The first appearance of the Bionic Woman was in a two-part story of The Six Million Dollar Man. It introduced Jaime Sommers as Steve Austin's fiancee who was given a bionic ear, arm and legs following a skydiving accident. Audiences loved the new character, and were appalled when she died. The reaction forced the producers to rethink, and she was brought back - having only been in a coma, it was revealed - and eventually got a series of her own. It heralded the most successful year for both bionic shows, with The Bionic Woman overtaking The Six Million Dollar Man in popularity to become the fifth most watched television show in America that year. It doubled the amount of work for Richard Anderson, of course. He played Oscar Goldman in both shows at the same time. "It was a full time set up and there really wasn't much time to do anything else," he says. "The studio organised me well, they had a driver and a warm car in the winter and air conditioning in the summer. I remember one day I had to pop back and forth four times, and we had pick up scenes we couldn't finish. I had dialogue from three or four different shows in one day!"

The two series had the same format, but gradually developed their own distinct tone. Lindsay Wagner's The Bionic Woman tended to be lighter than Lee Majors' The Six Million Dollar Man, and the direction they went in some what reflected their personalities. 'They worked differently, they had different personalities, but basically they both went for the important things," says Richard. "Lee Majors has had an extraordinary television career, the amount of shows he's done - all hits - he understood what he could give to it. Lindsay is an extraordinary actress and has a wide range of private interests and strong beliefs that she wanted to integrate into the show, which I think she did successfully. She wanted to escape the idea of 'just get on with the action' and put some fibre and reality into her problem as a bionic woman, and that's what gave it juice."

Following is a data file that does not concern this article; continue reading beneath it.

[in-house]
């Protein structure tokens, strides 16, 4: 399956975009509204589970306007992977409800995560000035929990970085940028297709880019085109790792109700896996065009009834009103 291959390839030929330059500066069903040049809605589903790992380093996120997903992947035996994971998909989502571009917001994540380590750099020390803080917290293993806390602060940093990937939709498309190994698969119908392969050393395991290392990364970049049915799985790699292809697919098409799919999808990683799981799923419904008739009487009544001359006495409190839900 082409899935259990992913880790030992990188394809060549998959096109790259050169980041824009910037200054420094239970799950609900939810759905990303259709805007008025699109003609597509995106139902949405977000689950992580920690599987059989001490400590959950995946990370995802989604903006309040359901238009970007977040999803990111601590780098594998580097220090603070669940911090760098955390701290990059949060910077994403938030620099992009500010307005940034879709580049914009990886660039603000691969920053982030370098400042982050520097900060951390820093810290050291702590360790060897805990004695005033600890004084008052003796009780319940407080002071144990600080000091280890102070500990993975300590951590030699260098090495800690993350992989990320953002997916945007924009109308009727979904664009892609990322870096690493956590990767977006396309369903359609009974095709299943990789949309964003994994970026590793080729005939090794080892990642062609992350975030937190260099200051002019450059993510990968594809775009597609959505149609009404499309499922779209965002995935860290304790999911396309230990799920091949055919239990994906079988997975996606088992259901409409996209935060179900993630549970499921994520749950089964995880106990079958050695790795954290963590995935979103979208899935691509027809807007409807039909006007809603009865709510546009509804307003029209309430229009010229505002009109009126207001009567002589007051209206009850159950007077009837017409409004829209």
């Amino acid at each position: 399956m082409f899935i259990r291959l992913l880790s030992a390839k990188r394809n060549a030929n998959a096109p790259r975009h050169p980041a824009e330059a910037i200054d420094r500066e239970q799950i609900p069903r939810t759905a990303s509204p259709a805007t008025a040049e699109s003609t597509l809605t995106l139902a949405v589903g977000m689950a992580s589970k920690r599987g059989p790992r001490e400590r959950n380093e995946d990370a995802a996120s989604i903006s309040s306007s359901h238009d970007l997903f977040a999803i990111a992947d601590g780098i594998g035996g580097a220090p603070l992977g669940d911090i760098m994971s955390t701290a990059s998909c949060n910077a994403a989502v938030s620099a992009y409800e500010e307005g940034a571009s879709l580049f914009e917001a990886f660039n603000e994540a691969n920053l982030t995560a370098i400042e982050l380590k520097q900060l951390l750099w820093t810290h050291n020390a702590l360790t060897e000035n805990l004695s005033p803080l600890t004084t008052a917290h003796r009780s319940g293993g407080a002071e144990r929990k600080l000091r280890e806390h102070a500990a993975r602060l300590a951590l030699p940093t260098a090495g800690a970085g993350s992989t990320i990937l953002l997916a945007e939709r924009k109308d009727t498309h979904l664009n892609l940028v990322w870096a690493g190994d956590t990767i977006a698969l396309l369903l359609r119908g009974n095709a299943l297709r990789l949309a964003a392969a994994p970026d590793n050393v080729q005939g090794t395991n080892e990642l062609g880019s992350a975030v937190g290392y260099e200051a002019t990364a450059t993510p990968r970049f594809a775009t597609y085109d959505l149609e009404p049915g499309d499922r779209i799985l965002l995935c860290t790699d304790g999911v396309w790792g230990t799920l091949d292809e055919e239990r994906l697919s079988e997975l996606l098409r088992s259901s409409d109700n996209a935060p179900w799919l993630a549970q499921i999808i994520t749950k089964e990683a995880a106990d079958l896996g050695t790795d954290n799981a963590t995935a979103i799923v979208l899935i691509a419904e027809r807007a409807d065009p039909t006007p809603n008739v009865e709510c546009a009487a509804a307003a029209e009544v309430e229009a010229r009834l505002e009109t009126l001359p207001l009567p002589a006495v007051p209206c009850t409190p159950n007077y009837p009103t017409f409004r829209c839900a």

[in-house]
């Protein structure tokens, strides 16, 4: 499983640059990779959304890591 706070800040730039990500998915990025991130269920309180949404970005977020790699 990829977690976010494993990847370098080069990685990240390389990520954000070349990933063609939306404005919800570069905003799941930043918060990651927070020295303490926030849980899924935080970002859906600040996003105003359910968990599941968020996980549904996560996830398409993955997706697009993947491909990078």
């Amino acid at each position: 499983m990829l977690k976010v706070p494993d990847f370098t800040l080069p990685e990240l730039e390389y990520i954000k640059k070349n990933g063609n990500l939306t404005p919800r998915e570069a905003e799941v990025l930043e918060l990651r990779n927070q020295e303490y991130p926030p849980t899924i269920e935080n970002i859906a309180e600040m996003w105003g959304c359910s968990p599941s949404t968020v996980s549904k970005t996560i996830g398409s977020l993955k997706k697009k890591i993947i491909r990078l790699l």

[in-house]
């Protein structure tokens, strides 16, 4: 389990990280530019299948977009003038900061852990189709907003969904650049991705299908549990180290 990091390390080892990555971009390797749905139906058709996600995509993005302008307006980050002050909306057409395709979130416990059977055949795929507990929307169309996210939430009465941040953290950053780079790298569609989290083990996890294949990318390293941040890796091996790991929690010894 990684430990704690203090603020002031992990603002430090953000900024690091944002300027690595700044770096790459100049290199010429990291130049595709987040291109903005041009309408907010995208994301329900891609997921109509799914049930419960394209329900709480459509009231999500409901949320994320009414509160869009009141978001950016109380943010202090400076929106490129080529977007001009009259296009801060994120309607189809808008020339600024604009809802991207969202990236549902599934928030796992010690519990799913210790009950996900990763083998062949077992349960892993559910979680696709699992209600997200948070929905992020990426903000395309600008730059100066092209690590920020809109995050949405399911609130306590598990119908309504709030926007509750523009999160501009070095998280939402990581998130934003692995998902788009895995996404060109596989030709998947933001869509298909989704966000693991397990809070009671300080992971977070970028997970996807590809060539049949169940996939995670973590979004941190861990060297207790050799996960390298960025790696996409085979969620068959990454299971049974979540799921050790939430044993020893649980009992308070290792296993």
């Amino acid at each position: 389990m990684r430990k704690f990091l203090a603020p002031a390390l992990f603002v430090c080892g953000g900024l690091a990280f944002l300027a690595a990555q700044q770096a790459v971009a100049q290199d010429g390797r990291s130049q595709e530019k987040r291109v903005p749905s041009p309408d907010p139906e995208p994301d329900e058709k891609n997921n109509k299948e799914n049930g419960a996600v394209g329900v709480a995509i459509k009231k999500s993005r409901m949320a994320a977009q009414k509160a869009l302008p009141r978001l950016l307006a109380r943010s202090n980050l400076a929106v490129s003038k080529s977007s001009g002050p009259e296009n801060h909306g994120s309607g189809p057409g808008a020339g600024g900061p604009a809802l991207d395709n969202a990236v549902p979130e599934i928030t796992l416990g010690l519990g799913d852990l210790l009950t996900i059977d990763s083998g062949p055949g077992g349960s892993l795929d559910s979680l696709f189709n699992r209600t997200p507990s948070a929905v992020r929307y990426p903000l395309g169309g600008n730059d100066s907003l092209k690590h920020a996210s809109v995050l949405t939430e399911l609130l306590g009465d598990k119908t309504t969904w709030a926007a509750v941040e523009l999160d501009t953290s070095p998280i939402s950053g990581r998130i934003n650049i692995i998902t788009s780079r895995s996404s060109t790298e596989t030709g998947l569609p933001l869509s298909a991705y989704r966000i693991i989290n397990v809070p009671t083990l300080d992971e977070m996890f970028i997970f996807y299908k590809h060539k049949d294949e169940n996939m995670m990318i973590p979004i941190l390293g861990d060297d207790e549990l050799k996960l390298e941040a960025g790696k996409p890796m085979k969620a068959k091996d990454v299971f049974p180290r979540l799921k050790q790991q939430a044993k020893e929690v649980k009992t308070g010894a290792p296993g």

Lindsay Wagner also strongly believed that childcare should be available in the workplace and, as a mother with a young child, it was something the studio couldn't ignore. "She'd bring her child to the set, and that was what they had to deal with. I think she was the first one who ever did that, effectively saying 'if you want me you have to take what comes with it'. She broke some barriers and I think all the studios today have childcare centres."

Oscar Goldman stopped sending Jaime Sommers and Steve Austin out on missions in the early Eighties, but by the time the actors went their separate ways, the series had succeeded in raising their profiles. It made producers and casting directors more aware of their existence, and it also made them more recognisable in public. "I've done a lot of travelling since and it's been extraordinary," says Richard. "You're standing at the Great Wall of China and a Chinese man comes up and talks to you! It's been unbelievable. Egypt, up river - anywhere. It's really quite satisfying. It made us all known in a different way than ever before, and from it came a period of other opportunities."